It’s been quite a week for theater headlines.
The on-going fallout from the non-revelation that Scott Rudin is an absolute terror has been taking up most of the air in the room, sparking numerous reactions, reactions to reactions, and reactions to non-reactions. It’s the latest weight on the back of an industry decimated by the pandemic, while also facing pressure to re-examine itself through the lens of racial equity. But in between all that, there was this charming article in last week’s New York Times about groups of friends gathering to read scripts over zoom or in person, just for the funsies of it all.
We have here two ends of the vast spectrum of what it means to make theater: on one extreme end is the gathering together of like minds for a common purpose and to share in the act of emotional communion; on the other end is an industry defined by various bureaucratic structures like real estate deals and unions.
I grew up in an Evangelical church in California. It wasn’t a megachurch like Hillsong, but it was big enough to merit three Sunday morning services along with evening services on Sundays and Saturdays, two parking lots connected with shuttle buses, and a Christmas musical with killer special effects. The services ran like clockwork, and the theology was ironclad: no to gays, no to female pastors, yes to mission trip photos featuring black and brown kids, Jews deserved the Holocaust (literally the talking point of a sermon once.) The older I got, the more I realized just how much it was not the place for me, but at the same time my brain was fighting against that sense of belonging that comes with prolonged exposure to a ritualized environment.
It wasn’t until my late twenties that I began seeking out a new church in earnest. Finding queer-friendly options was the easy part, but I kept fussing over the community aspect. I would go to a church, and like the people, but had a really hard time connecting. To be honest, I just didn’t trust them. Why should I? I had spent years surrounding by upbeat and eager faces who were convinced I was going to hell. Who knows what darkness was lurking in these underneath the welcoming handshakes of the passing of the peace?
Like theater, church can be defined in the loosest of terms as the gathering together of like minds for a common purpose and to share in the act of emotional communion. I consider friends gathering for Bible study to be an expression of church. At the opposite end, church is also an organizational concept defined by ideological power structures which in turn inform policy. Those policies then attract a certain kind of people, who coalesce into what becomes a congregation, which is then rebranded as “community” in order to reinforce said power structure.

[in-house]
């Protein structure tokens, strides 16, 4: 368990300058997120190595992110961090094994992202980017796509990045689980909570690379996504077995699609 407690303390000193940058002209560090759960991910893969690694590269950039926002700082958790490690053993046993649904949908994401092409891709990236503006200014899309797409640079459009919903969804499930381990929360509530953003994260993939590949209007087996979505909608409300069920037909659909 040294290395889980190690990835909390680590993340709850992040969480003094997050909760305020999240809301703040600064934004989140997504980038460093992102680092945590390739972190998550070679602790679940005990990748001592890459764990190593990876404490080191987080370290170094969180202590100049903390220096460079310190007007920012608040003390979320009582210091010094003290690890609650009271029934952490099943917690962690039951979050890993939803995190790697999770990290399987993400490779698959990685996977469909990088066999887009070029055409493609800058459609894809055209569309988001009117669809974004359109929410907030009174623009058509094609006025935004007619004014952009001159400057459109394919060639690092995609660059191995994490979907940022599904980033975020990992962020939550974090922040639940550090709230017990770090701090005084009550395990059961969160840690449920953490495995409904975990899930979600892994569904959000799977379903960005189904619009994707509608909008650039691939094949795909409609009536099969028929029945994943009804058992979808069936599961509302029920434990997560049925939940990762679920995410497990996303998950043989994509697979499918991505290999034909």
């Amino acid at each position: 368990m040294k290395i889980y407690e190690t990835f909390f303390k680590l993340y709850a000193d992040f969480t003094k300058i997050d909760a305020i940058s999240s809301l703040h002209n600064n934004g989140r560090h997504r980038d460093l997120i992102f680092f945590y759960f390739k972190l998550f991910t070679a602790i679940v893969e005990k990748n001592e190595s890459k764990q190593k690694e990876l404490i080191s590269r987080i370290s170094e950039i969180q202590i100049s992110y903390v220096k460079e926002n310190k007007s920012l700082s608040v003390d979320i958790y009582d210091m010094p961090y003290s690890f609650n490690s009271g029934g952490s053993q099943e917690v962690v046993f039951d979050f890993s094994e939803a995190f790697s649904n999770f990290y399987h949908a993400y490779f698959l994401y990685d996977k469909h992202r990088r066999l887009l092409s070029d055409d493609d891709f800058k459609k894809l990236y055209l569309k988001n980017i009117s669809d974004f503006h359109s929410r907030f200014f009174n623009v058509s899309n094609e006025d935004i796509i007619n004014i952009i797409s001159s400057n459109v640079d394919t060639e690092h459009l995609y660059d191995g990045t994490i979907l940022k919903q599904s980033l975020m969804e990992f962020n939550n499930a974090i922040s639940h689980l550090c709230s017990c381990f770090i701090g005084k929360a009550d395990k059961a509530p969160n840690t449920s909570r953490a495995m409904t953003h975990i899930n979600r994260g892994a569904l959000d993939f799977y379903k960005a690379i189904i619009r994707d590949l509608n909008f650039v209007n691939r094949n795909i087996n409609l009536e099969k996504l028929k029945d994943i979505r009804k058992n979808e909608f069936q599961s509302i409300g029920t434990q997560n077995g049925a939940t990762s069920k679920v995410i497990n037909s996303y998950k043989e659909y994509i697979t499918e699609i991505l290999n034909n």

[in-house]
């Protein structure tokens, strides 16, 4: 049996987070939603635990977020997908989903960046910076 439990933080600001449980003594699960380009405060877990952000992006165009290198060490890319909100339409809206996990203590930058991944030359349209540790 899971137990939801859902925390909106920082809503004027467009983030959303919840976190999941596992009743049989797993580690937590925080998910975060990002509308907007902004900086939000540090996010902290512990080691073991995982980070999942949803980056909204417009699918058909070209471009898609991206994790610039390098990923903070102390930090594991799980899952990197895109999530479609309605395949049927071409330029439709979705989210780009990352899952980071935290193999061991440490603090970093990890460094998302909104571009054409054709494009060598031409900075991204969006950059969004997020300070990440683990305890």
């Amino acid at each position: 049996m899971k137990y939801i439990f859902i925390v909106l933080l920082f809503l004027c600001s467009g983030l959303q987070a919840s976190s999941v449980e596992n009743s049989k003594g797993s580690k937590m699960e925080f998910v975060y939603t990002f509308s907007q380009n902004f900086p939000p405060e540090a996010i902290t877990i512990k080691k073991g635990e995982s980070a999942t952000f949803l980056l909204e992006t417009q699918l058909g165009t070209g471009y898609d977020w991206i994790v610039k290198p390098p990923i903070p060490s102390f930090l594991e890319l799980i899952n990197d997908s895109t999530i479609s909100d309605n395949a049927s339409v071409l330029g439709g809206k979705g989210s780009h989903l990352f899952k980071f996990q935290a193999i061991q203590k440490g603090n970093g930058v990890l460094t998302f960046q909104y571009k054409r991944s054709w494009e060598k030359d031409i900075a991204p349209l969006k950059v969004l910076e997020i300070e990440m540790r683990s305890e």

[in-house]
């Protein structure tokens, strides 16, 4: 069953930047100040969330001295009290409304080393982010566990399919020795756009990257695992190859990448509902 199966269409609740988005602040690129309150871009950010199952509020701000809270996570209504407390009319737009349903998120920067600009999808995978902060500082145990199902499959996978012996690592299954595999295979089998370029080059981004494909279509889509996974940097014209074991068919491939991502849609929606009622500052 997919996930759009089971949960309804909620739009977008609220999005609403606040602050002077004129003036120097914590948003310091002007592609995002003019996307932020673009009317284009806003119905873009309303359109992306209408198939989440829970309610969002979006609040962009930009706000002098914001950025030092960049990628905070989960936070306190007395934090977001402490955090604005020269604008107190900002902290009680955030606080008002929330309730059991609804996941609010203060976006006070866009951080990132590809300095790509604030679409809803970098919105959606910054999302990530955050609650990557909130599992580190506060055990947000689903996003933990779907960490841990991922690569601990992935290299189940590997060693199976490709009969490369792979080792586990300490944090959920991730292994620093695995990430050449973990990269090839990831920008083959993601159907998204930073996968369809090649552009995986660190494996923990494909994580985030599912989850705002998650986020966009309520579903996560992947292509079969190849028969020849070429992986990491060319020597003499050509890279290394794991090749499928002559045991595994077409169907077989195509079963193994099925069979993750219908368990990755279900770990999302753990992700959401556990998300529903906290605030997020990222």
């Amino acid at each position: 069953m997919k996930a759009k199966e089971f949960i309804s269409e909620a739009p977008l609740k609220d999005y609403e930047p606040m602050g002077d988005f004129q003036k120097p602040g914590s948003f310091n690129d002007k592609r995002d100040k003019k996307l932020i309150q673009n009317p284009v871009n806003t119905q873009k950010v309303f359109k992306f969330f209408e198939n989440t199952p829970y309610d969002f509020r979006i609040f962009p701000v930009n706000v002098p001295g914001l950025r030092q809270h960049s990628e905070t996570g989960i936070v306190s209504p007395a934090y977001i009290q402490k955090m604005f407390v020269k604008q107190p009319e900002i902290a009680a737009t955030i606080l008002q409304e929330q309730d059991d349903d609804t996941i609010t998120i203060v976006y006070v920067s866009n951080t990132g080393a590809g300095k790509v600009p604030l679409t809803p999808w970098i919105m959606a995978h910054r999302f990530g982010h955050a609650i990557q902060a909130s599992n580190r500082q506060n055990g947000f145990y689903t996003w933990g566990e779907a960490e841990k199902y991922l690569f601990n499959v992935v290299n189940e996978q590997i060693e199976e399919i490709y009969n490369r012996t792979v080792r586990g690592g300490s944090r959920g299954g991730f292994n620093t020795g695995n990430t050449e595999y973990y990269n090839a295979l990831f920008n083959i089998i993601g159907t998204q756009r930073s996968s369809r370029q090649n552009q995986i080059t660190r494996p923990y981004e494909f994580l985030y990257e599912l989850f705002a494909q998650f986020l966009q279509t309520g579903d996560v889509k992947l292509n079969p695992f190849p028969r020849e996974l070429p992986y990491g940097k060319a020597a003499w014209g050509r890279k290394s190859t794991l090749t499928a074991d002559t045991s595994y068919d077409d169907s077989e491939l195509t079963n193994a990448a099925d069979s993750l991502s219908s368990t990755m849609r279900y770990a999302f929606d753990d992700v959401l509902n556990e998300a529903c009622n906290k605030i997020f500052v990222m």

The theater industry is a power structure. And like many conservative churches, it uses the concept of community as a tool to maintain power. The mentality of “there’s no people like show people” or “the show must go on” glamorizes unjust labor practices, promising emotional rewards in exchange for inclusion within the system. Playbill’s Broadway Community Project is just an org chart of employees and their bosses in web format. I once worked with an industry influencer whose mantra was to focus on positivity; to me she had all the authenticity of a suburban church wife.
I do believe there is true community in the theater, but that it is so deeply intertwined with and informed by the power structure so as to be nearly indistinguishable. It has taken a pandemic to really see the difference: the industry of it all ground to a halt, but the community kept going. Industry falters in the face of turmoil; community rises despite it.
I left the industry this past September after a nearly 20-year career. In the time between leaving my last job and starting my new one, I had a small existential crisis when I realized that I had always viewed theater through the lens of a career. I enjoyed it as an art form but at the back of my head I was always looking for the next rung on the ladder. Now that I was untethered from all of that I felt strangely adrift. Being employed by a Fancy Theater does not community make.
And so I find myself interrogating the same question I faced when looking for a new church: how do you leave a power structure and find community when the only path to community you have ever known has been through a power structure?
I don’t have any answers other than: slowly. I still haven’t found a new church, but I do have a handful of people whose spiritual perspectives and ideals inspire me. These interactions are small but meaningful (translation: I follow people on Twitter and when they say something I connect with I hit like or RT) and it’s a moment of affirmation I didn’t have before and makes me more confident in my choices.
As for theater, well, still figuring out that one. In the meantime, who wants to get together on the lawn in Central Park and read the script to All About Eve? I’ll bring the snacks.